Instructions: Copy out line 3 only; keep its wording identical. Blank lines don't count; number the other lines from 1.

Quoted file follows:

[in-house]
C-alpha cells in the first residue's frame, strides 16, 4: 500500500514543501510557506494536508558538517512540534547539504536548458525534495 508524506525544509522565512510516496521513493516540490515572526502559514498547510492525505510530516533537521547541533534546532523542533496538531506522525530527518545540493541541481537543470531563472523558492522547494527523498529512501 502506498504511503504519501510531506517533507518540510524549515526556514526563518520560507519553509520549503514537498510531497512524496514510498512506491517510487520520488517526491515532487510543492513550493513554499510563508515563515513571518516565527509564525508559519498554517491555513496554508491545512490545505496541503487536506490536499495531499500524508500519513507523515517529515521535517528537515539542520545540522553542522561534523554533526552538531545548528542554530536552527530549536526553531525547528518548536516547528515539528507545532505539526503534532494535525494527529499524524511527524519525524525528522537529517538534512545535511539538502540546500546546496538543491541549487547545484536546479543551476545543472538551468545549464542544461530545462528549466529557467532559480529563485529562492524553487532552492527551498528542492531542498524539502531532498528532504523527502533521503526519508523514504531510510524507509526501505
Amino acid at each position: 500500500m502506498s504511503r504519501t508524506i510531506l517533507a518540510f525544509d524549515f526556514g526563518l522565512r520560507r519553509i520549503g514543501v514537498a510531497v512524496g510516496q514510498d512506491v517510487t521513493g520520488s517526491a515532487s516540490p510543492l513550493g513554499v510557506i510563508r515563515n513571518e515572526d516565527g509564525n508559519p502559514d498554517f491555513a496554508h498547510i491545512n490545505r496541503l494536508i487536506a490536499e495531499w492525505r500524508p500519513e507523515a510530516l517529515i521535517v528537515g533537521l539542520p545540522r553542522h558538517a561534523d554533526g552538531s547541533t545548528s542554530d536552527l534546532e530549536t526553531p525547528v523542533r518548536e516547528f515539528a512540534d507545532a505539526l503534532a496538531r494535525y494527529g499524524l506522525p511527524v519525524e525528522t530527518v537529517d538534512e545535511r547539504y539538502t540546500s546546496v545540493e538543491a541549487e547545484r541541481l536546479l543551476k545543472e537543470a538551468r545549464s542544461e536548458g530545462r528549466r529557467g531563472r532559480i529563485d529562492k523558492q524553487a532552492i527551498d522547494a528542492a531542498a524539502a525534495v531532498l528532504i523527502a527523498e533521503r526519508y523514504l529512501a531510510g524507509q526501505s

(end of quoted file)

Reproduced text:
Amino acid at each position: 500500500m502506498s504511503r504519501t508524506i510531506l517533507a518540510f525544509d524549515f526556514g526563518l522565512r520560507r519553509i520549503g514543501v514537498a510531497v512524496g510516496q514510498d512506491v517510487t521513493g520520488s517526491a515532487s516540490p510543492l513550493g513554499v510557506i510563508r515563515n513571518e515572526d516565527g509564525n508559519p502559514d498554517f491555513a496554508h498547510i491545512n490545505r496541503l494536508i487536506a490536499e495531499w492525505r500524508p500519513e507523515a510530516l517529515i521535517v528537515g533537521l539542520p545540522r553542522h558538517a561534523d554533526g552538531s547541533t545548528s542554530d536552527l534546532e530549536t526553531p525547528v523542533r518548536e516547528f515539528a512540534d507545532a505539526l503534532a496538531r494535525y494527529g499524524l506522525p511527524v519525524e525528522t530527518v537529517d538534512e545535511r547539504y539538502t540546500s546546496v545540493e538543491a541549487e547545484r541541481l536546479l543551476k545543472e537543470a538551468r545549464s542544461e536548458g530545462r528549466r529557467g531563472r532559480i529563485d529562492k523558492q524553487a532552492i527551498d522547494a528542492a531542498a524539502a525534495v531532498l528532504i523527502a527523498e533521503r526519508y523514504l529512501a531510510g524507509q526501505s